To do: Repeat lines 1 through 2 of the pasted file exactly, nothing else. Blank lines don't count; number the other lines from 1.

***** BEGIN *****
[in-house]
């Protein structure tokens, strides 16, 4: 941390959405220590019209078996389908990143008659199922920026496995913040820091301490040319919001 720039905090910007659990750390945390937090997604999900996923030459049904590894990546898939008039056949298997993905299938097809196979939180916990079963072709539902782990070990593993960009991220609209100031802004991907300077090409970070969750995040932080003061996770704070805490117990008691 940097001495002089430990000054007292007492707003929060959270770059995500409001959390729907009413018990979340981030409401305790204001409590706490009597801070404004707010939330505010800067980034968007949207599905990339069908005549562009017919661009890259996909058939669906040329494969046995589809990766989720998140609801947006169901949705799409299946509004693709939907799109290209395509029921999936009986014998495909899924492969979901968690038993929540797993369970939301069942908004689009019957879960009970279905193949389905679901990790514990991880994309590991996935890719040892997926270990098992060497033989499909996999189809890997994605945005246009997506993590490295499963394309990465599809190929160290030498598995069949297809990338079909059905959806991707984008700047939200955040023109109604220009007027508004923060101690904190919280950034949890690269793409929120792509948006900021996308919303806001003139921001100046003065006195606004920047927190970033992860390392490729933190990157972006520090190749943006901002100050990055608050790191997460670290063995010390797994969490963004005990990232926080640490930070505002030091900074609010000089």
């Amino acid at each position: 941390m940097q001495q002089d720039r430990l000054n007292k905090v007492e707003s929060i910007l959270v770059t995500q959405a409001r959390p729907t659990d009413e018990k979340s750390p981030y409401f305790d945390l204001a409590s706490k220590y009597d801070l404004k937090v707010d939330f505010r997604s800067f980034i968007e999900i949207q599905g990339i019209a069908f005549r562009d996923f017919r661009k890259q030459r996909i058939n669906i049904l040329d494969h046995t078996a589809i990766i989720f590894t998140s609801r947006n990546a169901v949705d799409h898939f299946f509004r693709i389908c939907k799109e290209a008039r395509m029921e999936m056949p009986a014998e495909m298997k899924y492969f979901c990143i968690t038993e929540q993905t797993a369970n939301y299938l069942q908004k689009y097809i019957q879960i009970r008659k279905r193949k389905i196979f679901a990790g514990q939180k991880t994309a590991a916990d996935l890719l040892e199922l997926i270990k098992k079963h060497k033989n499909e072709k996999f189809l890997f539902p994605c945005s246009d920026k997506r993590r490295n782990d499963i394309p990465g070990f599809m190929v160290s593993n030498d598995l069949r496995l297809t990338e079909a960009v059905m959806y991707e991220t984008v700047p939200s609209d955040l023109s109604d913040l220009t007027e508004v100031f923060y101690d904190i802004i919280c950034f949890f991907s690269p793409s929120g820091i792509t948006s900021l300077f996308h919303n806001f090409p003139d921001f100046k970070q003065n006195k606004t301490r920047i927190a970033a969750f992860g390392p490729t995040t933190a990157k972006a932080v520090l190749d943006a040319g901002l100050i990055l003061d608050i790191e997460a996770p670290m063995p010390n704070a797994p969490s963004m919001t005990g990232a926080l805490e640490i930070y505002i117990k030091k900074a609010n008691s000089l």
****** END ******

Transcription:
[in-house]
């Protein structure tokens, strides 16, 4: 941390959405220590019209078996389908990143008659199922920026496995913040820091301490040319919001 720039905090910007659990750390945390937090997604999900996923030459049904590894990546898939008039056949298997993905299938097809196979939180916990079963072709539902782990070990593993960009991220609209100031802004991907300077090409970070969750995040932080003061996770704070805490117990008691 940097001495002089430990000054007292007492707003929060959270770059995500409001959390729907009413018990979340981030409401305790204001409590706490009597801070404004707010939330505010800067980034968007949207599905990339069908005549562009017919661009890259996909058939669906040329494969046995589809990766989720998140609801947006169901949705799409299946509004693709939907799109290209395509029921999936009986014998495909899924492969979901968690038993929540797993369970939301069942908004689009019957879960009970279905193949389905679901990790514990991880994309590991996935890719040892997926270990098992060497033989499909996999189809890997994605945005246009997506993590490295499963394309990465599809190929160290030498598995069949297809990338079909059905959806991707984008700047939200955040023109109604220009007027508004923060101690904190919280950034949890690269793409929120792509948006900021996308919303806001003139921001100046003065006195606004920047927190970033992860390392490729933190990157972006520090190749943006901002100050990055608050790191997460670290063995010390797994969490963004005990990232926080640490930070505002030091900074609010000089």